And that thing keeps happening. I'd followed Gram Parsons into his solo career, I'd followed his recordings, I'd followed Emmy. Here we are all these years later, and I have people come up to me and say [of Almost Blue], "You did that same thing for me that that record did for you" — which is what you just said. And I don't think I take any particularly great pride in it. I just think, "Well, that's what you should do" — if you like it, tell somebody else, you know? Even if that means that you have to illustrate it in your own, kinda, screwed-up version of it, if your heart is really in it and you're singing it the way you believe it.

There are plenty of examples of that. There's lots of music you can hear that's drawing on the riches of all of this music. There are such rich scenes around all cities now, because every piece of musical history is available to you. It could be part of that new idea you've got. There are lots of people ready to listen with great understanding to some of the oldest music. Not everybody wants to be Sugarland, you know? Or some kind of current band. They're listening back to the Delmore Brothers, or the Louvins, or Stonewall Jackson, and you can hear people today who are drawing from the strengths of those records.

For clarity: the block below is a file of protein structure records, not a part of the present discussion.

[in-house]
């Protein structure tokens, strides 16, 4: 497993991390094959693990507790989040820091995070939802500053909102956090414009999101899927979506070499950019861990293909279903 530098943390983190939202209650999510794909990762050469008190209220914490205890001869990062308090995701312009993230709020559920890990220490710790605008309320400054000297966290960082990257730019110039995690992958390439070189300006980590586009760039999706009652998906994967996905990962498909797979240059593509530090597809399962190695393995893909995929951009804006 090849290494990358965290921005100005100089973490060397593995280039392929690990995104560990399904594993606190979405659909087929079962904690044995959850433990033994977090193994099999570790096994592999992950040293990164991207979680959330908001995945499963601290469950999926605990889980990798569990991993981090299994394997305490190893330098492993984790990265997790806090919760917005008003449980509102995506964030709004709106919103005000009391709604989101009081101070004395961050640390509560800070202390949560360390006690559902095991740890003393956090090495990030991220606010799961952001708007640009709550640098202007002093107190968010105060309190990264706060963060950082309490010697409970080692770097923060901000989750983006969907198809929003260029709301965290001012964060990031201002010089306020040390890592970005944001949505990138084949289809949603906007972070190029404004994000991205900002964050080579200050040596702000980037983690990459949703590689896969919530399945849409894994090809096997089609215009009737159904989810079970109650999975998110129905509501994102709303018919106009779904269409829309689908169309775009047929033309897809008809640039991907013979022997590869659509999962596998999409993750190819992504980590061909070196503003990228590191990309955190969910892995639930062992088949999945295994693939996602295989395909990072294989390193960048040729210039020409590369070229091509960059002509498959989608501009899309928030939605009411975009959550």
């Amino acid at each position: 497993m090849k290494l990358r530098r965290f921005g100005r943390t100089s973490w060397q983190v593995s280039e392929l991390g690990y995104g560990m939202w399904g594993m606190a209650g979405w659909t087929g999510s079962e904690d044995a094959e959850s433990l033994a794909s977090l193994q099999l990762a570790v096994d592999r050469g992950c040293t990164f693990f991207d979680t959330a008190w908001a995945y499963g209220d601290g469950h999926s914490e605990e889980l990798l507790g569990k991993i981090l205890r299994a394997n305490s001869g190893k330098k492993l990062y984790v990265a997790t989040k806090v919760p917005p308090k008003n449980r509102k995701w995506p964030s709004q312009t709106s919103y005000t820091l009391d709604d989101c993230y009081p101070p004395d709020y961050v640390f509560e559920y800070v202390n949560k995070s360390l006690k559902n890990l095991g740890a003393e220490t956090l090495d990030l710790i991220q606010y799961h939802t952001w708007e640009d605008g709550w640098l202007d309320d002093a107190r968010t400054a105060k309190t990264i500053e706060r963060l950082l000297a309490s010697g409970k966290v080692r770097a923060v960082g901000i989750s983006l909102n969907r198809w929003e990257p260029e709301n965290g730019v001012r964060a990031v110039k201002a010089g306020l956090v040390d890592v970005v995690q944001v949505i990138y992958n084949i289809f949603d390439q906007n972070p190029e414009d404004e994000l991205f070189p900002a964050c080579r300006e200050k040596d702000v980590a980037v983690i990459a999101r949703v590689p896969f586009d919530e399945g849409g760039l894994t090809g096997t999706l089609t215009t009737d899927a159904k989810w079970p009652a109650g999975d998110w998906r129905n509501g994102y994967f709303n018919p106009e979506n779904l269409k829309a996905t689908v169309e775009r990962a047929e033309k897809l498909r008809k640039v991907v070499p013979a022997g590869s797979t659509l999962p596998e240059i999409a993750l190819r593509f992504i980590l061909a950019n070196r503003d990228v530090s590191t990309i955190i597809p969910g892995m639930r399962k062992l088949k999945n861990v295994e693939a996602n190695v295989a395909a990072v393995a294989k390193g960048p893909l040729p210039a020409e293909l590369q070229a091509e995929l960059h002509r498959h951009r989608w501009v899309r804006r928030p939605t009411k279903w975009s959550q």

They won't all be in the charts: You might have to go and dig 'em out. But there's a place for pop music and whatever accent it has, and there's a place for the other stuff, which is going into the soul of it. If it becomes too self-conscious, then it becomes a self-contained style, which cuts it off from really flowing. Which is where I suppose I am at a slight advantage, because I stand outside of the tradition. I can sing with people, I can play with great musicians — as I've done on these last two records — but singing about things that come from completely other experiences.

I love to listen to all sorts of music from all sorts of different kinds of life. But I can only write the things I imagine myself. Some of them have occurred to me, and some of them are observation. Obviously, as a writer you can do that — you can travel and put yourself in the clothes of somebody else and try to put yourself in the mind of somebody else. That's a lot of what the songs on this record are.